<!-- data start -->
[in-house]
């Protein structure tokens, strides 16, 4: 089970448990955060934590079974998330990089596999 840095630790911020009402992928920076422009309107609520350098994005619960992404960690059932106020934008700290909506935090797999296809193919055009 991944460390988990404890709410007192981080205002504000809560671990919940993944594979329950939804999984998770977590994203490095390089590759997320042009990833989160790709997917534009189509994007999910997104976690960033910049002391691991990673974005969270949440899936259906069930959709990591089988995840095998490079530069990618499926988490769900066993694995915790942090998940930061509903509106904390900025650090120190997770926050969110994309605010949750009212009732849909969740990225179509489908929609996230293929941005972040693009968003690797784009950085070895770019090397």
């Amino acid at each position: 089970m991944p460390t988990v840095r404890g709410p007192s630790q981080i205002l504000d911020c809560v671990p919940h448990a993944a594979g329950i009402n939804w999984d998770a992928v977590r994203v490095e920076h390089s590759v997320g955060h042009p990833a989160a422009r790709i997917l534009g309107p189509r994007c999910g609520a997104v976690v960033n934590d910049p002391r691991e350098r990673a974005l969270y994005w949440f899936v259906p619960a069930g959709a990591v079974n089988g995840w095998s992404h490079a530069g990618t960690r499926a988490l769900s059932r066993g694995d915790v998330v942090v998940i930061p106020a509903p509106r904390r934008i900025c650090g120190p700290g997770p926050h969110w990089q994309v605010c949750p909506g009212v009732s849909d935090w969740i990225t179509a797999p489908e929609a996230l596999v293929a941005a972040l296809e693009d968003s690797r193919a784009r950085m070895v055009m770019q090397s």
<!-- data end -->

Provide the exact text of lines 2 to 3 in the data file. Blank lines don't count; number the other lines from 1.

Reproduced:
């Protein structure tokens, strides 16, 4: 089970448990955060934590079974998330990089596999 840095630790911020009402992928920076422009309107609520350098994005619960992404960690059932106020934008700290909506935090797999296809193919055009 991944460390988990404890709410007192981080205002504000809560671990919940993944594979329950939804999984998770977590994203490095390089590759997320042009990833989160790709997917534009189509994007999910997104976690960033910049002391691991990673974005969270949440899936259906069930959709990591089988995840095998490079530069990618499926988490769900066993694995915790942090998940930061509903509106904390900025650090120190997770926050969110994309605010949750009212009732849909969740990225179509489908929609996230293929941005972040693009968003690797784009950085070895770019090397």
């Amino acid at each position: 089970m991944p460390t988990v840095r404890g709410p007192s630790q981080i205002l504000d911020c809560v671990p919940h448990a993944a594979g329950i009402n939804w999984d998770a992928v977590r994203v490095e920076h390089s590759v997320g955060h042009p990833a989160a422009r790709i997917l534009g309107p189509r994007c999910g609520a997104v976690v960033n934590d910049p002391r691991e350098r990673a974005l969270y994005w949440f899936v259906p619960a069930g959709a990591v079974n089988g995840w095998s992404h490079a530069g990618t960690r499926a988490l769900s059932r066993g694995d915790v998330v942090v998940i930061p106020a509903p509106r904390r934008i900025c650090g120190p700290g997770p926050h969110w990089q994309v605010c949750p909506g009212v009732s849909d935090w969740i990225t179509a797999p489908e929609a996230l596999v293929a941005a972040l296809e693009d968003s690797r193919a784009r950085m070895v055009m770019q090397s």